Walter Lure is the greatest living junkie of the punk age.  A Queens native who speaks an old New York dialect, Walter is best known for sharing a stage with Johnny Thunders as co-vocalist and co-guitarist of The Heartbreakers, one of the New York bands – like The Ramones – that influenced the first wave of British punk bands.  Forming in 1975 (a full year before Tom Petty’s outfit of similar moniker), The Heartbreakers featured Thunders and Jerry Nolan, fresh from the New York Dolls, and Richard Hell, who had just left Television.  After Walter Lure joined, Hell tried to take over the band and was, instead, replaced with former gigolo, Billy Rath.  The line-up of Thunders, Lure, Rath, and Nolan then kicked up enough of a din in New York to be the only American band invited on the legendarily ill-fated Anarchy Tour with the Sex Pistols, The Clash, and The Damned (see “The Punk Rock Movie” for scenes of emaciated British teens pogoing with needles in their arms).   As Johnny Appleseeds of dandy rebellion and narcotics, The Heartbreakers brought to England their stylish pummel, along with Nancy Spungen and king-sized habits, linking punk and junk, Sid and Nancy.  More than any other band, heroin was a huge part of The Heartbreakers collective persona, linking their project with the New York postwar avant-garde – The Living Theater (“The Connection”), The Beats (Burroughs’s Junkie), and the Velvet Underground (“Heroin”) – in a sensibility of sleazy adventurism informing signature songs: “One Track Mind,” ”Born to Lose,” “Chinese Rocks,” and “Too Much Junkie Business.”  The Heartbreakers proffered a stylish, cynical, street-level rebellion that was nihilistic and without intellectual pretension, merging it all in their only album – L.A.M.F – one of the great gems of the “Golden Age” of punk.  Throughout his odyssey, including a few sojourns in the land of the dead, Walter Lure tasted adventure, but did not succumb, unlike bandmates Thunders and Nolan, who were determined to play Russian roulette until fulfilling their shared destiny in search of what a physicist might call “the perpetual buzz.”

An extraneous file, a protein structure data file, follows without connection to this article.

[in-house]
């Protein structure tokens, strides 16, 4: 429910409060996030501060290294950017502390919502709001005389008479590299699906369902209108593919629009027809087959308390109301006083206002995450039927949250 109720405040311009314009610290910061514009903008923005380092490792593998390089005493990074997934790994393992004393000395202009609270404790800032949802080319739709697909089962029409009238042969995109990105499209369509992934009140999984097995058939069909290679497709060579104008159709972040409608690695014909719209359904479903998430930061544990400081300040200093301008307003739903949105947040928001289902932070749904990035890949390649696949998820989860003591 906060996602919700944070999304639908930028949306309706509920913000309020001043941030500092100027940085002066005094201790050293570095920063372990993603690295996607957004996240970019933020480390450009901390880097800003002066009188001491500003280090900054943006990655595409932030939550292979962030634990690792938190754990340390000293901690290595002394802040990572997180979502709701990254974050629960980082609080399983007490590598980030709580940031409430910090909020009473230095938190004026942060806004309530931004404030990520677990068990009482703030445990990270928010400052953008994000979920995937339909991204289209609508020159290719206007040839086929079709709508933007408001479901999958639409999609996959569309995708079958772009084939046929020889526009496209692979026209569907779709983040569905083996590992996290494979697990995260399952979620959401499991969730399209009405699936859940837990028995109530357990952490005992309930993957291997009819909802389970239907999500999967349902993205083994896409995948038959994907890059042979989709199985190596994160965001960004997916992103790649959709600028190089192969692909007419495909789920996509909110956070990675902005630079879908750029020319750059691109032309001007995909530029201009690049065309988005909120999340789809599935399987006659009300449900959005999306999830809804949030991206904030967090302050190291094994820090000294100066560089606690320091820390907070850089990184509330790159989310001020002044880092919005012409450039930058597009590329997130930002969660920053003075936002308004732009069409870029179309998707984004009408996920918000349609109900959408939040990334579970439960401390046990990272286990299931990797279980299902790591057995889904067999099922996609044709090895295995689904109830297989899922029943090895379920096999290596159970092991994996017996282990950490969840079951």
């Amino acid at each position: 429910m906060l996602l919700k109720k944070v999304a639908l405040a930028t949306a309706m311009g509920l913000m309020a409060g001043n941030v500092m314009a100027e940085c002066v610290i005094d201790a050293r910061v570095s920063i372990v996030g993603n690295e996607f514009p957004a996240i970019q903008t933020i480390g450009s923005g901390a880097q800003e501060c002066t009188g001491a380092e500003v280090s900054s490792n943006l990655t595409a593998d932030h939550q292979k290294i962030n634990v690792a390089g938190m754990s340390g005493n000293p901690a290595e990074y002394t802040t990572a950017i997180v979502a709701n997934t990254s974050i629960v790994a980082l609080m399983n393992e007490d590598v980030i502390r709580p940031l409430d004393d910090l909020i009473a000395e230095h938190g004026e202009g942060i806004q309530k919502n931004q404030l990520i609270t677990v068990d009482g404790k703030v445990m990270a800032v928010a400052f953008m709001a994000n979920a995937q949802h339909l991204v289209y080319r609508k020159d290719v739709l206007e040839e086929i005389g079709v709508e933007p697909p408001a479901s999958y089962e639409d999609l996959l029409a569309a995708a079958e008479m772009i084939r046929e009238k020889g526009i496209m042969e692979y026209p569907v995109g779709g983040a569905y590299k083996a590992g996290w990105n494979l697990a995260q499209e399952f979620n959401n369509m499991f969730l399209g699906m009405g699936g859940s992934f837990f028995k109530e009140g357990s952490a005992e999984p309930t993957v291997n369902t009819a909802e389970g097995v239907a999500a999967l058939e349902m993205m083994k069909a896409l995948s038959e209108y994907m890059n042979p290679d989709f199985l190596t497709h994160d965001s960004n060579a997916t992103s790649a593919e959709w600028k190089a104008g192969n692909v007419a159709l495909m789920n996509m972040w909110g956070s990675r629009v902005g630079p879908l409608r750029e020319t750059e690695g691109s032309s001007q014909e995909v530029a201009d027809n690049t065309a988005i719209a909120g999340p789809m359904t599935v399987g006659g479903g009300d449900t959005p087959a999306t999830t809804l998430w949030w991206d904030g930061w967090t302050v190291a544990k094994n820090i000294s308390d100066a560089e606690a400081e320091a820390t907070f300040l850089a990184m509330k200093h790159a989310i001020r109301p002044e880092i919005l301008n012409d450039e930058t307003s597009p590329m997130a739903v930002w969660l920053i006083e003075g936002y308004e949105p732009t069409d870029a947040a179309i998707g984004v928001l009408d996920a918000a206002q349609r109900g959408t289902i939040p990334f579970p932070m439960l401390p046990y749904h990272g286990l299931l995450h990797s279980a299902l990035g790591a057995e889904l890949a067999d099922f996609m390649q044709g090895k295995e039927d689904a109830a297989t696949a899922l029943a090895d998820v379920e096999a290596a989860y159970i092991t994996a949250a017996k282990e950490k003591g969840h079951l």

I saw The Heartbreakers in 1984 at The Bottom Line as a skinny little teenage punk, which was a mind-blowing, if not vein-popping, experience.  Every song was prefaced by clever exchanges with the audience, a vestige of lower Manhattan’s vaudeville heritage. In preparation for the interview, I felt I just had to ask Walter about junk, but I cringed, expecting a hostile response from someone who’d clearly left that life long behind.   For all of his travels and travails, Walter is remarkably open, generous of his time, and reflective.  What you’ve got here, sweet kids, is the straight dope on dope from uncle Walter to you. Lean back, take it in, and enjoy!